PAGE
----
TUESDAY MARKED SIX months into Ireland’s vaccine rollout, which began nine months into a pandemic and at the start of the country’s third lockdown.
Pfizer, Moderna, AstraZeneca and Johnson & Johnson have become familiar names over the past half-year, and although millions have been vaccinated, the rollout hasn’t come without its issues.
Supply issues, possible issues with the vaccines themselves, and the HSE cyberattack have all been speed bumps over the past six months.
It’s been quite a journey so far, and now the race is on to get as many people vaccinated as possible before the Delta variant takes hold in Ireland.
The government had previously set a target of giving 80% of adults in Ireland at least a first dose by July, though they acknowledged in May that there would be delays. We’re not quite there yet, but we’re getting closer.
Let’s take a look at our progress.
Where are we now?
The HSE provides granular detail on the progress of the rollout, allowing it to be tracked in a reasonably precise way.
However, while the crippling cyberattack on the health service’s computer systems didn’t impact the vaccine rollout, it has impacted the publication of data relating to it.
Yesterday, for the first time in seven weeks, the HSE finally published data again. It showed that as of Tuesday, a total of 4,109,474 doses had been administered.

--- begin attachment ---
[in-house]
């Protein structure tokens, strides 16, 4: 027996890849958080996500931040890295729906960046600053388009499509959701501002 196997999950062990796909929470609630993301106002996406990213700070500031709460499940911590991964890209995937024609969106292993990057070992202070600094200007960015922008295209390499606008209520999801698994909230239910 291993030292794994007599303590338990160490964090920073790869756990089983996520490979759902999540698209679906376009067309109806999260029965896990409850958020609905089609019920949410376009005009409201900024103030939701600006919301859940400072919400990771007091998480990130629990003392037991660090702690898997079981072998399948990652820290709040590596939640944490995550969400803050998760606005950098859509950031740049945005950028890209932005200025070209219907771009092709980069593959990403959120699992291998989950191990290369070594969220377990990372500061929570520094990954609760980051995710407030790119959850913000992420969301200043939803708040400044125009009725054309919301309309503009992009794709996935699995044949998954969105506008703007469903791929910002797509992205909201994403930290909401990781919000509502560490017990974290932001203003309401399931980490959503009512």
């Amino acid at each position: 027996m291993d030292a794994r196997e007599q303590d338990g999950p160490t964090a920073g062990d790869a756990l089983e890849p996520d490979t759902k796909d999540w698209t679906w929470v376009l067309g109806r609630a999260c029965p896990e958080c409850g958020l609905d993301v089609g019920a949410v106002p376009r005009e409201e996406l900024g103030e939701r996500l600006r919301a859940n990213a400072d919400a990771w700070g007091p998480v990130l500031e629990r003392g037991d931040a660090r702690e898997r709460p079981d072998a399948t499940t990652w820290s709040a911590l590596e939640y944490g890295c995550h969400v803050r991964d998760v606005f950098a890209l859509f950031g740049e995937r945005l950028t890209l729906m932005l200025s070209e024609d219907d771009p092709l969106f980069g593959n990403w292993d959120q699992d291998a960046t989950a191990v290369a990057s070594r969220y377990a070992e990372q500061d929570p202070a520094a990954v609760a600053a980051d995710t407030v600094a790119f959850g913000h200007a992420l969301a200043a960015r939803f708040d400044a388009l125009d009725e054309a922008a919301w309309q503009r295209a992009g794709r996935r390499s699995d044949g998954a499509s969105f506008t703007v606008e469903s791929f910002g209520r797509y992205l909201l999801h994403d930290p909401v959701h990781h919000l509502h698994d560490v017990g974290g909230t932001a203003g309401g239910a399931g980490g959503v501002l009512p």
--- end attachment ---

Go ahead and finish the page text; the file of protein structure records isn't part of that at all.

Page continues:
That’s made up of nearly 2.5 million first doses, over 1.5 million second doses, and about 72,000 single doses (i.e. the Johnson & Johnson vaccine).
That means 62.5% of the eligible population has at least one dose of a vaccine, and 42.61% are fully vaccinated.
The original target was to have 4.5 million doses administered by Wednesday, the end of the second quarter.
On average, over the last week, roughly 50,000 doses were administered every day. This is compared to an average of over 38,000 doses administered per day in the week between 5 May and 11 May, calculated by The Journal.
Before the HSE cyberattack, data published by the health service allowed forecasts to be made as to when Ireland would hit the crucial 80% mark – which experts say is the minimum level required for herd immunity.
Using data from before 11 May, The Journal previously predicted that just short of 70% of Ireland’s population would be vaccinated with a first dose before the end of June.
But the current figure is slightly behind that target.
That is primarily due to supply: until now, AstraZeneca and Janssen vaccines could not be used in the under-50s because of a recommendation by the National Immunisation Advisory Committee (NIAC).
Consequently, supplies in younger age groups were limited to just Pfizer and Moderna vaccines when the time to vaccinate them arrived, resulting in a bit of a slowdown.
However, the current percentage could actually be closer to 70% than available figures suggest, because data on how many people GPs have vaccinated is slow to come through.
Picking up the pace
If the rollout picks up pace, as expected when AstraZeneca and Janssen become available to under 50s, the 80% target will almost certainly be met before the end of July, perhaps even by mid-July.
Taoiseach Micheál Martin previously said that the HSE aimed to have 70% of the population fully vaccinated by the end of July.